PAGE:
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Monique Curet
By Monique Curet November 23, 2021

FBI search didn’t target woman because of her role in school board politics

If Your Time is short

• Colorado authorities and warrants indicated that Sherronna Bishop’s home was searched because of an investigation into a breach of election systems in Mesa County, Colo.

• Bishop is a supporter of Tina Peters, Mesa County clerk and recorder, whose home also was searched on the same day. Peters is accused of allowing an outsider to copy hard drives in county election offices. 

An article that went viral makes a misleading claim that a Colorado mom was targeted by the FBI because she protested at local school board meetings, and it repeats a debunked claim that the FBI is treating parents like her as domestic terrorists.

The headline on the article says, "It Begins: FBI raids house, terrorizes family of mom who protested local school board, elections." The story, appearing on the website, calls the search "the first known case of the federal government making good on its promise to not only intimidate but actually carry out a raid on a mom who was involved in her local school board politics."

The article, shared on Facebook, was flagged as part of Facebook’s efforts to combat false news and misinformation on its News Feed. (Read more about our partnership with Facebook.)

Sherronna Bishop’s house was searched by the FBI on Nov. 16, but Colorado authorities and warrants for the search indicated that search was related to an investigation into a breach of election systems in Mesa County, Colo. There is no evidence to support the claim she was singled out because of her protests — either against a school board or elections.

Three other related searches were conducted on the same day, including at the home of Tina Peters, Mesa County clerk and recorder. Peters is accused of "sneaking an outsider into Mesa County election offices to copy the hard drives of machines manufactured by Dominion Voting Systems" a voting technology company, the Washington Post reported.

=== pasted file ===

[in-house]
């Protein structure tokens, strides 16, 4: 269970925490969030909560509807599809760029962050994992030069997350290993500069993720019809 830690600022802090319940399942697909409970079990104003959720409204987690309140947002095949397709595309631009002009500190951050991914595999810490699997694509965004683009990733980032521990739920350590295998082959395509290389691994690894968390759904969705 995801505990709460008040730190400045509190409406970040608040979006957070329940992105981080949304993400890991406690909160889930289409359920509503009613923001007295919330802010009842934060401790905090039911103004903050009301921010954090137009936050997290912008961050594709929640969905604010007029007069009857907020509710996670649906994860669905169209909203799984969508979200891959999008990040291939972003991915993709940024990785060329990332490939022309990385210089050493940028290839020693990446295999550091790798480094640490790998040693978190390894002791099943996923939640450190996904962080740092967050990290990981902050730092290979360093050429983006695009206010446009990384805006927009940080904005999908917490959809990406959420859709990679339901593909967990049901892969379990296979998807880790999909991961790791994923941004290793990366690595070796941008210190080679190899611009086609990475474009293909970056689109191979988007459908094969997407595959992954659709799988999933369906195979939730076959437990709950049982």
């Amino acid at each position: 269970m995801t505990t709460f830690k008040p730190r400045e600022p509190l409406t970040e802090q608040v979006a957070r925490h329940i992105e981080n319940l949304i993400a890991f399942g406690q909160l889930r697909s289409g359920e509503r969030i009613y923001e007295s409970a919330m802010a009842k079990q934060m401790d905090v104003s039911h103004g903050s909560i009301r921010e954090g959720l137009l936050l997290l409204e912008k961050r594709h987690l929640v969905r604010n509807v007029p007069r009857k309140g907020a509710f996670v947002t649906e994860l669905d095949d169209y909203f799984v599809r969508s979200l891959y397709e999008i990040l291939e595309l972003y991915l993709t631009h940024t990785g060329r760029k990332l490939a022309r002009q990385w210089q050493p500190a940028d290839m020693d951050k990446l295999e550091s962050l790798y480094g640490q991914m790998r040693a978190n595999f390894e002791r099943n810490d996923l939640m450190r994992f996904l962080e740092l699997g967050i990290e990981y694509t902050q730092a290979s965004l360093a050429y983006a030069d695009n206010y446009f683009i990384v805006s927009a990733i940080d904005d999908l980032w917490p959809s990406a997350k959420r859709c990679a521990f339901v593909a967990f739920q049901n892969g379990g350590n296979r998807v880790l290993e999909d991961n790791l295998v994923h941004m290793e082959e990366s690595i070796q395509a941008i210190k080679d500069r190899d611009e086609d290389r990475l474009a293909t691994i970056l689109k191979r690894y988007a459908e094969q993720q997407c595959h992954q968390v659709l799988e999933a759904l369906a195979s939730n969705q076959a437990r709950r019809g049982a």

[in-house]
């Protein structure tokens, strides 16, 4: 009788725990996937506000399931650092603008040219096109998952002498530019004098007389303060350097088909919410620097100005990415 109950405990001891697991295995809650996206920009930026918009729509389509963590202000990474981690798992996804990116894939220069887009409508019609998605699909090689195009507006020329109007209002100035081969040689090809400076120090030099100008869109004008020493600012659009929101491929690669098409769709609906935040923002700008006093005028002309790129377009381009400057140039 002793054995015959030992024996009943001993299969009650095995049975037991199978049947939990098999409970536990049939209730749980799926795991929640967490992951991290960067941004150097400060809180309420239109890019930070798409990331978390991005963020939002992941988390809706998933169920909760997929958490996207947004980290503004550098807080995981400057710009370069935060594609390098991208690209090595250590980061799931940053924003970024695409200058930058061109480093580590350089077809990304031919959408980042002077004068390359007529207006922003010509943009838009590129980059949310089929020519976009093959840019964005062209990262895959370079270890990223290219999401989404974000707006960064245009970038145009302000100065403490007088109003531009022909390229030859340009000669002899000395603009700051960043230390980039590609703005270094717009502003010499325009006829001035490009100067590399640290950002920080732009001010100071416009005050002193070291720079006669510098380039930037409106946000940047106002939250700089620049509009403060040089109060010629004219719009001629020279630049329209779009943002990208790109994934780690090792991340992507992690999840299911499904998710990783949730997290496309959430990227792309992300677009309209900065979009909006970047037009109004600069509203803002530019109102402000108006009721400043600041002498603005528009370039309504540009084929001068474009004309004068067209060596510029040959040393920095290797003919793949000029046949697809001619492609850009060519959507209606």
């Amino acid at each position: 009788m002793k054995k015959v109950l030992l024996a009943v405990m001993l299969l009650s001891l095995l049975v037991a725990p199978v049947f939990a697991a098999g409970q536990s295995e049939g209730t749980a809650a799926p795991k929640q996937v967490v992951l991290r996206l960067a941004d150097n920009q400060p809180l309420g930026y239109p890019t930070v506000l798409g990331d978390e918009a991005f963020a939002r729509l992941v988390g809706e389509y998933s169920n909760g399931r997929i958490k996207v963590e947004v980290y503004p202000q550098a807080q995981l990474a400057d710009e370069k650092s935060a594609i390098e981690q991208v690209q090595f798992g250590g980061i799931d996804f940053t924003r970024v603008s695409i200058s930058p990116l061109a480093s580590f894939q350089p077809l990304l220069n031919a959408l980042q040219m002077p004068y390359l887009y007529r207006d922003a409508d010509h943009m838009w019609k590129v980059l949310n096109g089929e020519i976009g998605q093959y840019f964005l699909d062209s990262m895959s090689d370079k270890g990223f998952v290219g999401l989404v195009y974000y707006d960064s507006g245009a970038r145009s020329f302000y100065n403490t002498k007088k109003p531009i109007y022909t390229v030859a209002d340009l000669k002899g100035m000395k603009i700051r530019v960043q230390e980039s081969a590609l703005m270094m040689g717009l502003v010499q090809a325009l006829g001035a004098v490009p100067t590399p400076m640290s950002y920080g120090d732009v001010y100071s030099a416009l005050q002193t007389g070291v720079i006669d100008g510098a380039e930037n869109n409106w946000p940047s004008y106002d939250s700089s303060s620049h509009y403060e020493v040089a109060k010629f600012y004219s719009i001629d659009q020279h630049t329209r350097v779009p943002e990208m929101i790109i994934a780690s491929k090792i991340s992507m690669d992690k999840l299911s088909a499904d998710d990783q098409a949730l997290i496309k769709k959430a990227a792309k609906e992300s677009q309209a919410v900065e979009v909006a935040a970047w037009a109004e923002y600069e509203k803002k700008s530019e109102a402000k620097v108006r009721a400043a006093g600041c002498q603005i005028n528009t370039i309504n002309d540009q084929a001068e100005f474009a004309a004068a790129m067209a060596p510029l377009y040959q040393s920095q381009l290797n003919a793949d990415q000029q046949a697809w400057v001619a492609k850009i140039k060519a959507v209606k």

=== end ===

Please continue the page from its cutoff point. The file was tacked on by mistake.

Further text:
Dominion is at the center of numerous unfounded claims that suggest the company helped sway the 2020 U.S. presidential election results for Joe Biden. The company has since filed a number of defamation lawsuits in response.

Bishop was identified by media outlets as an associate and "staunch supporter" of Peters.

Colorado authorities issued a statement saying that the Nov. 16 searches were connected to "an ongoing investigation into the alleged election system breach in Mesa County."

Bishop read aloud from warrants she said the FBI left at her home, during a Nov. 17 interview with Brannon Howse on WVW Broadcast Network, a conservative outlet. The warrants indicate that the agency is investigating potential crimes including intentional damage to a protected computer, wire fraud, conspiracy to cause intentional damage to a protected computer and conspiracy to commit wire fraud.

Bishop is a former campaign manager for U.S. Rep. Lauren Boebert, R-Colo., and once made headlines for thanking God for the Proud Boys, a far-right group with members who have expressed white supremacist views. She runs a conservative group called America’s Mom and said during the interview with Howse that she started the organization to educate parents about legislation that "would adversely impact them or their children."

Bishop said America’s Mom has gotten heavily involved in school board races and has been vocal about school board policies.

The claim that the FBI is targeting and intimidating parents involved in local school boards is misinformation based on a misreading of an Oct. 4 memo sent by U.S. Attorney General Merrick Garland. Garland instructed federal agencies to address criminal threats against school administrators, board members, teachers and staff.

Garland’s memo did not include the word terrorist or designate anyone as such, but the false claim has proliferated that parents who challenge school curricula are being labeled domestic terrorists.

Our ruling

An article claims that the FBI targeted Bishop and searched her home because she "protested local school board, elections."

Colorado authorities searched Bishop’s home and those of three others on Nov. 16. But the search was connected to an investigation into an alleged election system breach in Mesa County. There is no evidence linking the search to Bishop’s involvement in school board politics or her statements about the election.

The claim contains an element of truth but ignores critical facts that would give a different impression.

We rate this claim Mostly False.

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FBI search didn’t target woman because of her role in school board politics

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